awareness, even in complex security environments such as borders
and ports," stated Lawrence.
As the war on terrorism across the globe expands, and public and
private "homeland security" and related funding increases, the
demand for surveillance is anticipated to continue its growth.
Law Enforcement Associates (LEA) is working to take advantage of
the intensified need for surveillance technology through the
Company's Under Vehicle Inspection System. As described by the
Company, the Under Vehicle Inspection System views the underside
of vehicles entering and exiting secure areas/facilities for
explosive devices and contraband. It is deployed on military
bases, oil refineries, ports, United Nations and NATO Locations,
embassies, nuclear facilities, and government installations.
Paul Feldman, LEA's CEO, reveals, "Providing the needed security
at border entry points and ports is a very tasking job. Our
borders are vast and are difficult to fully monitor. The amount
of freight that comes into our seaports is staggering. LEA has
proven that their security products can play be an important
part of the "overall security" plan to help in border and port
The focus on sensor technology with applications in border and
port security is increasing. Ruttenbur anticipates growth in
sensor programs for cargo screening, which are just starting to
emerge, as well as rollouts in the next several months for
additional sensor programs that entail body scanners first in
airports, then in other locations.
Sense Holdings is currently developing explosives sensor
technology based on Micro Electro-Mechanical Sensors (MEMS) with
plans on integrating this technology with biometric
identification. "As the needs for Homeland Security escalate and
become more complicated, there is a growing demand for
innovative detection technology to ensure and enable security on
a variety of levels. Along with developing technology that can
accurately identify explosives and harmful material, the use of
this technology must also be secured. The integration of
biometric identification with effective explosives detection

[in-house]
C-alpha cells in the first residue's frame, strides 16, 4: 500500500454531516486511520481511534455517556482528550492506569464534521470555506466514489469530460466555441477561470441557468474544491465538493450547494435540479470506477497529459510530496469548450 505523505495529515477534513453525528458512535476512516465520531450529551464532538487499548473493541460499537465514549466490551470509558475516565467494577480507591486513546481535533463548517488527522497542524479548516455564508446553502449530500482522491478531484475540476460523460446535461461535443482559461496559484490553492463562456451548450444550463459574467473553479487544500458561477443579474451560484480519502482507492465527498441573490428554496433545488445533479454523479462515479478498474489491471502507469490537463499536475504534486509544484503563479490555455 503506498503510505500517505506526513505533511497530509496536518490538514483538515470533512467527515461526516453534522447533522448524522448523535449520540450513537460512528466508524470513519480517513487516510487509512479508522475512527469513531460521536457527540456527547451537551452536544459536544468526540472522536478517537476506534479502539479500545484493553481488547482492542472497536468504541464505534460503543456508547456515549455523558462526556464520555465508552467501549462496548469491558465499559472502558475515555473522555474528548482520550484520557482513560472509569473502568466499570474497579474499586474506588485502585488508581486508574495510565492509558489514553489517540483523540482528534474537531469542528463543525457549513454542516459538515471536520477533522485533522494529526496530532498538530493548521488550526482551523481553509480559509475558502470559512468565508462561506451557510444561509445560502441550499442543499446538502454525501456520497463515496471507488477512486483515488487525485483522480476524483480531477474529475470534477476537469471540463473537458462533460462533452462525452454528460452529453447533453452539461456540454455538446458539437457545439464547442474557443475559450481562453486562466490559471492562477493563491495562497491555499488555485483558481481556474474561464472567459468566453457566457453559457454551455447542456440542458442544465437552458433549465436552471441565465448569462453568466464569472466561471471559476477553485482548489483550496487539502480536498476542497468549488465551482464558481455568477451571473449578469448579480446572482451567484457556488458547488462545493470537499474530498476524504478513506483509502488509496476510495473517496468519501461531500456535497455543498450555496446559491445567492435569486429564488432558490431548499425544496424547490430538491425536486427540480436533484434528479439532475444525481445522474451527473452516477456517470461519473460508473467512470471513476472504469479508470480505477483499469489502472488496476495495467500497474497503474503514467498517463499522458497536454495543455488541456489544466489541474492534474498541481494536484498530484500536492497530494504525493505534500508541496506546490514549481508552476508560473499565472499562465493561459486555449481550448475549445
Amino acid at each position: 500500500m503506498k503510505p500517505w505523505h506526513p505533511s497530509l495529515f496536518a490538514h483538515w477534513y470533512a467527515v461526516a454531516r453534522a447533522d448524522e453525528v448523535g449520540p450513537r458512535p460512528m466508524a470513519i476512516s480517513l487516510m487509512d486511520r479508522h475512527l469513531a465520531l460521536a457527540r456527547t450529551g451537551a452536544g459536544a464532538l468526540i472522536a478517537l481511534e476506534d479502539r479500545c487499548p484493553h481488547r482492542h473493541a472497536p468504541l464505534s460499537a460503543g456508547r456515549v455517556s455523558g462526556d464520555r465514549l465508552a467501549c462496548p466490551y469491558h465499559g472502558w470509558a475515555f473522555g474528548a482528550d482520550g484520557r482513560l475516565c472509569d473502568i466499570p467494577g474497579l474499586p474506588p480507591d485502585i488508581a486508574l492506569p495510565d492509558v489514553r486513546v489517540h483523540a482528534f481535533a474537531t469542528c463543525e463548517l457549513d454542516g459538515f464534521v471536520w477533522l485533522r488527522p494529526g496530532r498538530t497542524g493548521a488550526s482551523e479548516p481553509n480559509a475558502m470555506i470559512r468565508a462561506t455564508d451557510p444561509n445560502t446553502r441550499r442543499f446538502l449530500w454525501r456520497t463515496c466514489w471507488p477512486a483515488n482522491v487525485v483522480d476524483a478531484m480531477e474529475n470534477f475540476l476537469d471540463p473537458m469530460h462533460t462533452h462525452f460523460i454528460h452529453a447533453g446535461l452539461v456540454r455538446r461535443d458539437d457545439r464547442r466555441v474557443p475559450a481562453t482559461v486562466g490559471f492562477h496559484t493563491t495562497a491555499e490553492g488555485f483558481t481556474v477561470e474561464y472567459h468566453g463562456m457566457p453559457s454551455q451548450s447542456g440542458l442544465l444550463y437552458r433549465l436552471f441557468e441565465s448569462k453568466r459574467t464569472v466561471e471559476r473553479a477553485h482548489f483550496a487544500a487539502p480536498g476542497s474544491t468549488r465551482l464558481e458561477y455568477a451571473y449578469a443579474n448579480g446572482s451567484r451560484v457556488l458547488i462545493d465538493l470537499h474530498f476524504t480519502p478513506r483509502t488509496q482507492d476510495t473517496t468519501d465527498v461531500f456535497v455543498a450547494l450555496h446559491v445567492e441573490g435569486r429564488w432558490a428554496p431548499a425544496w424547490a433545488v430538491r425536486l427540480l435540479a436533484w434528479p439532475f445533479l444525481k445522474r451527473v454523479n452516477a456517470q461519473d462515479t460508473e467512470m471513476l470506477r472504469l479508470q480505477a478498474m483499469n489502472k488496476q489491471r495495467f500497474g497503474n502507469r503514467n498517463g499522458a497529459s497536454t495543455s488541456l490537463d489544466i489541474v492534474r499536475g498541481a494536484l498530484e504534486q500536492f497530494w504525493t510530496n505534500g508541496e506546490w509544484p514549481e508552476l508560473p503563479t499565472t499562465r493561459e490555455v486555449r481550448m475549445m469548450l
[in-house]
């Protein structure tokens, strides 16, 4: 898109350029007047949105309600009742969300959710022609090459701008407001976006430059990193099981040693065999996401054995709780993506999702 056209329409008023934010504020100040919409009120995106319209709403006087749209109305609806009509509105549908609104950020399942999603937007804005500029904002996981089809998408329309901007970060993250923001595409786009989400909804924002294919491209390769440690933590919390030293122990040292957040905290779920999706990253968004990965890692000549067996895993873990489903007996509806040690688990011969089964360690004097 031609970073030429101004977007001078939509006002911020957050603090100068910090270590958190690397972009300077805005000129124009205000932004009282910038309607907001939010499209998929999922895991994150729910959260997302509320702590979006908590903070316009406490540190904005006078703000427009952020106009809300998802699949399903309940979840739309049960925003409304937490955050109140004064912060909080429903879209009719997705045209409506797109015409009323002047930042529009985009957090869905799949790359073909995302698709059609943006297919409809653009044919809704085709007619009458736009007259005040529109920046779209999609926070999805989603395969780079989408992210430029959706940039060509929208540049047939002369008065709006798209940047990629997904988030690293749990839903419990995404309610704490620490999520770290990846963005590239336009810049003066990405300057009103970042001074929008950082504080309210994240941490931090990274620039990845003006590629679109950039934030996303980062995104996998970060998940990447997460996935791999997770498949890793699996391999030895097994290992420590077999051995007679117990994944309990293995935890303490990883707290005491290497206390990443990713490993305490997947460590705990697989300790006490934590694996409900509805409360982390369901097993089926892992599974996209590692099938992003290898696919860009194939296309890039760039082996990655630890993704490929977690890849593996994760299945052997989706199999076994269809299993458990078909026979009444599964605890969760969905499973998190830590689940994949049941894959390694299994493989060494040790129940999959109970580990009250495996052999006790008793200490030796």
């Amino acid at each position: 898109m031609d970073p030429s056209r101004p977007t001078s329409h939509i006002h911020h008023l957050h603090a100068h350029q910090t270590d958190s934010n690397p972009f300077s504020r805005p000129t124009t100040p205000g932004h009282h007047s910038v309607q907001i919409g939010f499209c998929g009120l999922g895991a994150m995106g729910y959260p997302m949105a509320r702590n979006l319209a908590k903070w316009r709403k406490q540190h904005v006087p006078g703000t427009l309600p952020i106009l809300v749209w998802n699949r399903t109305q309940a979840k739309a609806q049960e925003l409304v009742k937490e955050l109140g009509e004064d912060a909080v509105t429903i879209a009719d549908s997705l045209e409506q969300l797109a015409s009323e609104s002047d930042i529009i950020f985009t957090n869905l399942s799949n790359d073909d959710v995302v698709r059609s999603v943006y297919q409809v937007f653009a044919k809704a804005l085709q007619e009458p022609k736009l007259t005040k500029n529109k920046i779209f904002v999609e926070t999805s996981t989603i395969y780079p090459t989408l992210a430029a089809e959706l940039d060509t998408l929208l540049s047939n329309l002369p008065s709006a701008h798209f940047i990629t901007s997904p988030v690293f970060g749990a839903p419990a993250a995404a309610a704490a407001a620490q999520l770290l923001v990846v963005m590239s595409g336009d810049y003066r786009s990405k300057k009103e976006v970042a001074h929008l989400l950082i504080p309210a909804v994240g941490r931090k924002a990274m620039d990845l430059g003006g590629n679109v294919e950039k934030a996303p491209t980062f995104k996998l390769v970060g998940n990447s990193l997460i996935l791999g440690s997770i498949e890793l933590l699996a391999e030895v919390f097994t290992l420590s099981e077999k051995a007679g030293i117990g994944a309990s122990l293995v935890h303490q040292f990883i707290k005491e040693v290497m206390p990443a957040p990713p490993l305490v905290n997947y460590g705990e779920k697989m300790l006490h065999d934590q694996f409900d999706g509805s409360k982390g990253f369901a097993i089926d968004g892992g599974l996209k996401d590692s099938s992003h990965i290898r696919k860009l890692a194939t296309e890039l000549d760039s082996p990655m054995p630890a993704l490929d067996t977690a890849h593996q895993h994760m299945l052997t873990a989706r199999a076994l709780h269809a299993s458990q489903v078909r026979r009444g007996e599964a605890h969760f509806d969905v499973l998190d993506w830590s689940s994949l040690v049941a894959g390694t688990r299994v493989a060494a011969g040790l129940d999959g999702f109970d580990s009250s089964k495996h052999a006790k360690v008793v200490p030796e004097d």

ensures that the activities are monitored, tracked and that the
technology is only being used by authorized personnel, while at
the same time helping to facilitate secure communication of
sensor activity," describes Perler.
Law Enforcement Associates has entered the detection market with
their explosives detection kit, the EDK123, which according to
the Company provides a fast, reliable field test for detection
of trace nitrates that are found in 85% of all explosives,
including TNT, Dynamite, Sentex, RDX and ammonium nitrates. It
is currently being used by our troops in Afghanistan and Iraq.
As the United States works towards an actionable security plan
to protect our borders and ports, it is becoming clear that
homeland security is more accurately defined as Global Security.
With the continuation of worldwide terrorist activity, it is
clear that security can no longer be understood and evaluated in
a domestic context alone. With a global perspective on security
and the potential threats that we face, innovative and effective
technology can be more clearly identified to address the needs
for securing travel and trade. This quest points towards an
industry that will continue to grow; one that will be here for
the long run as it continues to evolve to meet the diverse
challenges that global security demands.
Ann-Marie Fleming Ann-Marie Fleming completed her MBA in the
United States, where she attended Webster University. She also
holds an Honors B.A from the University of Toronto. She has over
fifteen years of experience within the financial industry to
include retail banking and brokerage, investment banking, and
mortgage brokerage within the United States and Canada, with a
firm background in corporate research.